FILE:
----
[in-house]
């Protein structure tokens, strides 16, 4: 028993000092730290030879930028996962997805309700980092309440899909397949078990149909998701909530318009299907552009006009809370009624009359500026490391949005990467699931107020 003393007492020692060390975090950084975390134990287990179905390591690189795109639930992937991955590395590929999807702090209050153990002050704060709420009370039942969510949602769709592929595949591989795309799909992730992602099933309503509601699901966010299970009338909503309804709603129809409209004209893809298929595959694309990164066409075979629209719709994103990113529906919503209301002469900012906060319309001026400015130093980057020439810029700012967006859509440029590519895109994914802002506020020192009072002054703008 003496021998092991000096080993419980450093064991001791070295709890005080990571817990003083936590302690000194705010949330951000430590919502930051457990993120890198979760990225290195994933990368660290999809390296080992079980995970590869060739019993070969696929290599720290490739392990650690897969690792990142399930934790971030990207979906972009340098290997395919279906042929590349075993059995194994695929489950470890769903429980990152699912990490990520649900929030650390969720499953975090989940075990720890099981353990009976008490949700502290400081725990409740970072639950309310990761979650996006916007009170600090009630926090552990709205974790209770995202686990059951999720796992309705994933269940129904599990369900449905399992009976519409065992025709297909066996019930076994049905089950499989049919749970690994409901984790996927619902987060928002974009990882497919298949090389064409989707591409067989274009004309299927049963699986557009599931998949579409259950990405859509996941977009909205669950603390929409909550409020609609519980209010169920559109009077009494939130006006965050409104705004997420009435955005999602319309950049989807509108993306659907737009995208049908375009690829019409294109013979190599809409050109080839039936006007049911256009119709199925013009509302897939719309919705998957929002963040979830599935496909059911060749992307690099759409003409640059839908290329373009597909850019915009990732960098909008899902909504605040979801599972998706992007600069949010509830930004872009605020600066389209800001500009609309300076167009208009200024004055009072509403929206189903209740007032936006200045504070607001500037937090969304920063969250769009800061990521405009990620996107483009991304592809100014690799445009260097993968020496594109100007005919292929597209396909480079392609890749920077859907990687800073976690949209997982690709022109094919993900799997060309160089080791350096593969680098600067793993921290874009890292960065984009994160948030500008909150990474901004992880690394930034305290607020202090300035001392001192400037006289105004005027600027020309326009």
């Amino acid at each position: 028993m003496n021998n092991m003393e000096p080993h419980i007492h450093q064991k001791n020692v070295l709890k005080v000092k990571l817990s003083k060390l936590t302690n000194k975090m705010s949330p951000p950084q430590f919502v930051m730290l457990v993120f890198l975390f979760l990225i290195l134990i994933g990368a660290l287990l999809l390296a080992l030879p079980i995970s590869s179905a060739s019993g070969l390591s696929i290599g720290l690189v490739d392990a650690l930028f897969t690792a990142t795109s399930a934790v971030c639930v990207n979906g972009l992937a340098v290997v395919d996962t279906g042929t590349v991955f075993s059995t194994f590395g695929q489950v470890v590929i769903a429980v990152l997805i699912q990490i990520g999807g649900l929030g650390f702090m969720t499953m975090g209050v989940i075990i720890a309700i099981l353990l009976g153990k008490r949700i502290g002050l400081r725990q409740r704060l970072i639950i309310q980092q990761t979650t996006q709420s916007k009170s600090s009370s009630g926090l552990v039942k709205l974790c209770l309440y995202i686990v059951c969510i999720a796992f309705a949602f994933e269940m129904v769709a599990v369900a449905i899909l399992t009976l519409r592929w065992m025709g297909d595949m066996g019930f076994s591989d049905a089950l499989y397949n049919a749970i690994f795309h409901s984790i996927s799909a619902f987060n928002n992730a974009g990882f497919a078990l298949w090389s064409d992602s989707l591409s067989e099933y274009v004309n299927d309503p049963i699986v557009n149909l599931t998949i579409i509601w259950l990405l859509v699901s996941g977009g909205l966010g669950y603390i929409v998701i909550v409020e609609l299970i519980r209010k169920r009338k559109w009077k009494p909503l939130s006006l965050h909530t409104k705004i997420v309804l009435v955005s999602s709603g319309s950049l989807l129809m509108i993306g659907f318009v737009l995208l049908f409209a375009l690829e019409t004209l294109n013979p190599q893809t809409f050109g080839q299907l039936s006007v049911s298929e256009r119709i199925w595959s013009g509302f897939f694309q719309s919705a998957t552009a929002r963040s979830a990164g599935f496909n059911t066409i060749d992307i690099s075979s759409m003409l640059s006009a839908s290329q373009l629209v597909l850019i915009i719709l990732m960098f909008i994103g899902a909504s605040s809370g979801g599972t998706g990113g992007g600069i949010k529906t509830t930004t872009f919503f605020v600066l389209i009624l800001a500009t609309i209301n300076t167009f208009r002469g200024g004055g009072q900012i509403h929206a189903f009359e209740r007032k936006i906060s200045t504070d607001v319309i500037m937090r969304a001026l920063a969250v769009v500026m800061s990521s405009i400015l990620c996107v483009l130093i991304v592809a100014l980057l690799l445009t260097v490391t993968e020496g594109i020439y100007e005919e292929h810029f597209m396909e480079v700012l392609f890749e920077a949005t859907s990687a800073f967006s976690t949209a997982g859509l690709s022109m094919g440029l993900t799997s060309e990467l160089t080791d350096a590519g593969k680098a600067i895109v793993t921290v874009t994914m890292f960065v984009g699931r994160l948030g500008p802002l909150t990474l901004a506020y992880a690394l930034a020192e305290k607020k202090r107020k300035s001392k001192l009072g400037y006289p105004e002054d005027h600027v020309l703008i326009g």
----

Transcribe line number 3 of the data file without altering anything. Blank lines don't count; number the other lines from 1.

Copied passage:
């Amino acid at each position: 028993m003496n021998n092991m003393e000096p080993h419980i007492h450093q064991k001791n020692v070295l709890k005080v000092k990571l817990s003083k060390l936590t302690n000194k975090m705010s949330p951000p950084q430590f919502v930051m730290l457990v993120f890198l975390f979760l990225i290195l134990i994933g990368a660290l287990l999809l390296a080992l030879p079980i995970s590869s179905a060739s019993g070969l390591s696929i290599g720290l690189v490739d392990a650690l930028f897969t690792a990142t795109s399930a934790v971030c639930v990207n979906g972009l992937a340098v290997v395919d996962t279906g042929t590349v991955f075993s059995t194994f590395g695929q489950v470890v590929i769903a429980v990152l997805i699912q990490i990520g999807g649900l929030g650390f702090m969720t499953m975090g209050v989940i075990i720890a309700i099981l353990l009976g153990k008490r949700i502290g002050l400081r725990q409740r704060l970072i639950i309310q980092q990761t979650t996006q709420s916007k009170s600090s009370s009630g926090l552990v039942k709205l974790c209770l309440y995202i686990v059951c969510i999720a796992f309705a949602f994933e269940m129904v769709a599990v369900a449905i899909l399992t009976l519409r592929w065992m025709g297909d595949m066996g019930f076994s591989d049905a089950l499989y397949n049919a749970i690994f795309h409901s984790i996927s799909a619902f987060n928002n992730a974009g990882f497919a078990l298949w090389s064409d992602s989707l591409s067989e099933y274009v004309n299927d309503p049963i699986v557009n149909l599931t998949i579409i509601w259950l990405l859509v699901s996941g977009g909205l966010g669950y603390i929409v998701i909550v409020e609609l299970i519980r209010k169920r009338k559109w009077k009494p909503l939130s006006l965050h909530t409104k705004i997420v309804l009435v955005s999602s709603g319309s950049l989807l129809m509108i993306g659907f318009v737009l995208l049908f409209a375009l690829e019409t004209l294109n013979p190599q893809t809409f050109g080839q299907l039936s006007v049911s298929e256009r119709i199925w595959s013009g509302f897939f694309q719309s919705a998957t552009a929002r963040s979830a990164g599935f496909n059911t066409i060749d992307i690099s075979s759409m003409l640059s006009a839908s290329q373009l629209v597909l850019i915009i719709l990732m960098f909008i994103g899902a909504s605040s809370g979801g599972t998706g990113g992007g600069i949010k529906t509830t930004t872009f919503f605020v600066l389209i009624l800001a500009t609309i209301n300076t167009f208009r002469g200024g004055g009072q900012i509403h929206a189903f009359e209740r007032k936006i906060s200045t504070d607001v319309i500037m937090r969304a001026l920063a969250v769009v500026m800061s990521s405009i400015l990620c996107v483009l130093i991304v592809a100014l980057l690799l445009t260097v490391t993968e020496g594109i020439y100007e005919e292929h810029f597209m396909e480079v700012l392609f890749e920077a949005t859907s990687a800073f967006s976690t949209a997982g859509l690709s022109m094919g440029l993900t799997s060309e990467l160089t080791d350096a590519g593969k680098a600067i895109v793993t921290v874009t994914m890292f960065v984009g699931r994160l948030g500008p802002l909150t990474l901004a506020y992880a690394l930034a020192e305290k607020k202090r107020k300035s001392k001192l009072g400037y006289p105004e002054d005027h600027v020309l703008i326009g």